Posts Tagged ‘The Platform of Time’

Dreadnought Hoax cover

The Dreadnought Hoax, Rare Book, Manuscript, and Special Collections Library, Duke University.

A bit of a back and forth about the Dreadnought Hoax took place on the VWoolf Listserv today. So now that the dust has cleared, here are the facts, as established by our Woolf experts:

  • The hoax occurred Monday, Feb. 7, 1910.  Peter Stansky verified the date by checking the original telegram related to the affair. It is housed in the National Archives at Kew, which was formerly known as the Public Records Office. You can access the Archives’ Dreadnought folder here. Stanksy included a full account of the hoax in his book, On or About December 1910: Early Bloomsbury and its Intimate World, published by Harvard University Press in 1996.
  • Quentin Bell gives Feb. 10 as the date of the hoax in his biography of Woolf. In her biography, Hermione Lee gives Feb. 7 as the date, although she does not cite her source. In her 1997 biography Duncan Grant, Frances Spalding doesn’t give a source for her date either, but she does use the correct date of Feb. 7.
  • The Daily Mirror reported on Feb. 16, 1910, that “All England is laughing at the practical joke played a few days ago…”, beneath a photograph of the participants in the hoax.
  • The Dreadnought talk that Woolf gave to the Rodmell branch of the Women’s Institute is published in The Platform of Time, edited by S. P Rosenbaum. Georgia Johnston discovered the manuscript of the talk, and her account was published in the Woolf Studies Annual, Vol XV in 2009.
  • Adrian Stephen wrote The Dreadnought Hoax, published by the Hogarth Press in 1936.

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platform-of-timeThis week in one of the women’s studies classes I teach, our discussion centered around Marxist-socialist feminist theory. After class, I wondered: What would Virginia say?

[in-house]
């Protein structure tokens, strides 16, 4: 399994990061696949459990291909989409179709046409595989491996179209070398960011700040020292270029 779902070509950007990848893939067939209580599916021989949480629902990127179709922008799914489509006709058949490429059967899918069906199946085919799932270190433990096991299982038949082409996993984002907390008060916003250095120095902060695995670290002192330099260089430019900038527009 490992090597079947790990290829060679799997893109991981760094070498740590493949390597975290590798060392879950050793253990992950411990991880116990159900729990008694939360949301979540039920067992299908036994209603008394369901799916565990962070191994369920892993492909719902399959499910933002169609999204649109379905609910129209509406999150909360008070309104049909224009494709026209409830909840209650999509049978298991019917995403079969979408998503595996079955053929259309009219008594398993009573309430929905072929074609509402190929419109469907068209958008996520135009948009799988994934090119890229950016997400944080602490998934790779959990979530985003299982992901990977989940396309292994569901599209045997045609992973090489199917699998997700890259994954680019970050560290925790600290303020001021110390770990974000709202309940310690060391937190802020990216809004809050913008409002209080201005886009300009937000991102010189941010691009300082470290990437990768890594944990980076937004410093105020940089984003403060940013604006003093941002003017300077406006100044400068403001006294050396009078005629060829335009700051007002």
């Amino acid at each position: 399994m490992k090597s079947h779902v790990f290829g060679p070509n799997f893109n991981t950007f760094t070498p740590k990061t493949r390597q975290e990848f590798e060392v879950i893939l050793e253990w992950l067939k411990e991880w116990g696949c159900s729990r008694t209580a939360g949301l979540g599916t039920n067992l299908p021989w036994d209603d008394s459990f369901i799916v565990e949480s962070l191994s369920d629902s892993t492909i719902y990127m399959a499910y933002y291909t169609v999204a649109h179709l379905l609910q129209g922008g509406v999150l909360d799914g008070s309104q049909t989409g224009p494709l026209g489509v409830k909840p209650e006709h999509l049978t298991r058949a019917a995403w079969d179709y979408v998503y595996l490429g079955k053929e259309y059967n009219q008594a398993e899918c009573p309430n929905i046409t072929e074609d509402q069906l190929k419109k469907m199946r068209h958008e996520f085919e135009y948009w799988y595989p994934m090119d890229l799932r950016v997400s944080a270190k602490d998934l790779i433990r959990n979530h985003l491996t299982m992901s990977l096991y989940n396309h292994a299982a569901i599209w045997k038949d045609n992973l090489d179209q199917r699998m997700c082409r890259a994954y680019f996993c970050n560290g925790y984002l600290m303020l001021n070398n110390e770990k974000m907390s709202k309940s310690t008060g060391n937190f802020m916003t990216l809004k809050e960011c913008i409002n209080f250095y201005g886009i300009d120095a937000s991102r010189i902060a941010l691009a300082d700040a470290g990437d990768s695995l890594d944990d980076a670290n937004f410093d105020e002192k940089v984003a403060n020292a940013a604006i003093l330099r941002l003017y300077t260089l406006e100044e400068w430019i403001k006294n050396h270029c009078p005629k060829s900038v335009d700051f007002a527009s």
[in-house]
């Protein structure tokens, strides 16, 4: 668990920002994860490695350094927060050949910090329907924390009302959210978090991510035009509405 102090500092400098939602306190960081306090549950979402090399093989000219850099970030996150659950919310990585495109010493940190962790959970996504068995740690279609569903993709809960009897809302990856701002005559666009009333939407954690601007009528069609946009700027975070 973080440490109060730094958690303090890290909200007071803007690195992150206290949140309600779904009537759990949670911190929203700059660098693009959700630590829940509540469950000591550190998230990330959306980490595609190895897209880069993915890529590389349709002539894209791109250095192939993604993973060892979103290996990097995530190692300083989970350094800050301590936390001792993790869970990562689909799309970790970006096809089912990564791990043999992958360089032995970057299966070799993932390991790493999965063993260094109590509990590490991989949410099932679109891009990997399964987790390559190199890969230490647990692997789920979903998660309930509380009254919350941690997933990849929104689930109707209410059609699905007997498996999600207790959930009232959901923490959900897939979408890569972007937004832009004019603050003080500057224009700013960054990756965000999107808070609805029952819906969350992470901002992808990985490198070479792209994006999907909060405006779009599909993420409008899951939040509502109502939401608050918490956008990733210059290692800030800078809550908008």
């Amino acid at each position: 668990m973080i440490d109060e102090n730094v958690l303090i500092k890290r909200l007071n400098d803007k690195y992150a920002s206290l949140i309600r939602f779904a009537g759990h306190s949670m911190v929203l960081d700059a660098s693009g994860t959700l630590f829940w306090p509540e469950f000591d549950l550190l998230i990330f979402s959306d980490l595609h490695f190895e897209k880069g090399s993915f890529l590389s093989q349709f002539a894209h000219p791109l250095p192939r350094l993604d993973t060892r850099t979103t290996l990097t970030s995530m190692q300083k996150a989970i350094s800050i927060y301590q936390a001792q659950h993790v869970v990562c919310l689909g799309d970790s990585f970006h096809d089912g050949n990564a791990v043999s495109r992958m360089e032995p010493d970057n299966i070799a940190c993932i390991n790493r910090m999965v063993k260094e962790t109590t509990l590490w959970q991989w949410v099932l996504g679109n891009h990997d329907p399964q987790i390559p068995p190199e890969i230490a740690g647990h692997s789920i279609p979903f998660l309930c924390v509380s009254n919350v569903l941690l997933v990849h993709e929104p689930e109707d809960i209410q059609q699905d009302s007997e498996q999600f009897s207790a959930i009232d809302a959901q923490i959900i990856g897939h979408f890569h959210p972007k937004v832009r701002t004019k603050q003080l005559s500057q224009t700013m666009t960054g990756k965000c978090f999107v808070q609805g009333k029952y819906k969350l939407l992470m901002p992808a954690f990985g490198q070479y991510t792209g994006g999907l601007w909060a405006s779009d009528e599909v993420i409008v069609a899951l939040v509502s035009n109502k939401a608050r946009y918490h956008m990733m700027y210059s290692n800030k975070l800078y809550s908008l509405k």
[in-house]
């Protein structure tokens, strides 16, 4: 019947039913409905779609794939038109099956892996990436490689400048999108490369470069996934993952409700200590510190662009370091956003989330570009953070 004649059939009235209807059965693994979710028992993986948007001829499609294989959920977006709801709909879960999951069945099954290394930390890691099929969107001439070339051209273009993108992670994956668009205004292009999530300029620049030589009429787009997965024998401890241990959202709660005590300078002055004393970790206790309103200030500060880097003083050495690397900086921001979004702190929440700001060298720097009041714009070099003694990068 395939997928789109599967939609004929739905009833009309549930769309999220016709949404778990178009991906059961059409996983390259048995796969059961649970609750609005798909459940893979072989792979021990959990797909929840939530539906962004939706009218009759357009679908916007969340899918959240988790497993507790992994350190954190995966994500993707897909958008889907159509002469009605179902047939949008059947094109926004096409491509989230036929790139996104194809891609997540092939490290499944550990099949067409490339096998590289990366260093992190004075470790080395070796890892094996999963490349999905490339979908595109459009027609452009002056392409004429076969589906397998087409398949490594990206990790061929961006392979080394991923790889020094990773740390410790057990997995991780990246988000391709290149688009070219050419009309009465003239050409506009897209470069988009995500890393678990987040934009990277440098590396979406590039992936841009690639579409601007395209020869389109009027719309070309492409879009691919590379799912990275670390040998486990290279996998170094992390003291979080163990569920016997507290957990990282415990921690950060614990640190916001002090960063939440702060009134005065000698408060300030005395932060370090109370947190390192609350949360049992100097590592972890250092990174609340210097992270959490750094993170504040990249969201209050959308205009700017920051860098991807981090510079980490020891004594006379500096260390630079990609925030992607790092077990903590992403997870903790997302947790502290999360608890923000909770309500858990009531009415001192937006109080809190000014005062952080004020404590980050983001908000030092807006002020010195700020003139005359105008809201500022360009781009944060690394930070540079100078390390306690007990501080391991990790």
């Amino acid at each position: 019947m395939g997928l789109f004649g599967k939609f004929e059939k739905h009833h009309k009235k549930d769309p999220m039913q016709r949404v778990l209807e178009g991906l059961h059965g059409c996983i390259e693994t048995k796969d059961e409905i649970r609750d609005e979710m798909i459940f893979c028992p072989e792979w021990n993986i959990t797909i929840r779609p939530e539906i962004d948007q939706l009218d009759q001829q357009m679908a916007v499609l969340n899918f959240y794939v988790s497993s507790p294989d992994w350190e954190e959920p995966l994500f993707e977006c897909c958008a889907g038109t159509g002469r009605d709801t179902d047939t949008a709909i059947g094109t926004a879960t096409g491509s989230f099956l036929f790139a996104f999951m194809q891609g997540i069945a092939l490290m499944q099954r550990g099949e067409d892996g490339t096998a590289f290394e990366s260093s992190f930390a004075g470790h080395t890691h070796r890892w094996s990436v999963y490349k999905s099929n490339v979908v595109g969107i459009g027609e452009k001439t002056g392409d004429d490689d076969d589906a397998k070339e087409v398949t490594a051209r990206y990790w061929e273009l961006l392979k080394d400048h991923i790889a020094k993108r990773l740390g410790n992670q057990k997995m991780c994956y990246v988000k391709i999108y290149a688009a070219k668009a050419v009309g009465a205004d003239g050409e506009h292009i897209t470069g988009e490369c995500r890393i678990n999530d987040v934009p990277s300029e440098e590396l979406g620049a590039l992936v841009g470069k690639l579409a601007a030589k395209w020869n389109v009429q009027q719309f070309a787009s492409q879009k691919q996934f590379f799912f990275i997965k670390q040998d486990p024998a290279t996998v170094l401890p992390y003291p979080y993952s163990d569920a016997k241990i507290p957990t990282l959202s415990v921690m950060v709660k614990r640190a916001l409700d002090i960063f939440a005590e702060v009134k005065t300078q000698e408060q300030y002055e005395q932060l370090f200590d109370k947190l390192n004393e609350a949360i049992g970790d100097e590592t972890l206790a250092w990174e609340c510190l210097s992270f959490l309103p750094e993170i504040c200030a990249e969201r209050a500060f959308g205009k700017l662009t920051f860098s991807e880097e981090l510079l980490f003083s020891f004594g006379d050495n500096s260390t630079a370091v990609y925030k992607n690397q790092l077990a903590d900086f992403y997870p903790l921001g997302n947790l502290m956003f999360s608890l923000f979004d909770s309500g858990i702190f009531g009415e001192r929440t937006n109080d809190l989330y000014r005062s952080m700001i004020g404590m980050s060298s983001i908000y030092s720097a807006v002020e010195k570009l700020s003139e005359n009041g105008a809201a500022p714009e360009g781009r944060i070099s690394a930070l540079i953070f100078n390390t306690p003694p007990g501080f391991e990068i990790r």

The answer — at least one of them — was close at hand. In her introductory letter to Life as We Have Known It (1931), Woolf writes of her “benevolent spectator” status at the 1913 meeting of the Women’s Co-operative Guild. 

As the working class women at the meeting talk about their demands for higher wages and a shorter workday, Woolf realizes that, as a privileged upper middle class woman, these issues don’t really affect her. Instead, she says, they ”leave me, in my own blood and bones, untouched.” She admits that, “If every reform they [working class women] demand was granted this very instant it would not touch one hair of my comfortable capitalistic head.”

I am struck by the empathy that Woolf expresses in this piece. She talks about the working class women “who worked, who bore children, who scrubbed and cooked and bargained” and contrasts them with women like herself who sit in comfy chairs reading books and taking exotic trips to picturesque places.

Middle class women may express sympathy for women of the working class, but their sympathy is “fictitious,” Woolf argues. For women of privilege have no idea what it is like to heat bath water for a husband who works as a miner and scrub his blackened clothes by hand, she says. They don’t know what it’s like to be sent out to work in the fields at the age of eight or be comforted by a glimpse of the sun through a factory window. They don’t know what it’s like to rely on old magazines for their only reading material.

One myth about Woolf is that she was an apolitical effete snob who had no awareness of issues regarding class. I think this essay, written to introduce this volume of autobiographical sketches by Co-operative Guildswomen, proves otherwise.

Roy Johnson has posted a review of the Hesperus Press book in which this essay appears, The Platform of Time: Memoirs of Family and Friends on the Mantex Web site. You can read his review here.

The Platform of Time, published in 2007, also contains Woolf’s account of the infamous Dreadnought Hoax, and for the first time in book form, her complete memoir of her nephew Julian Bell.

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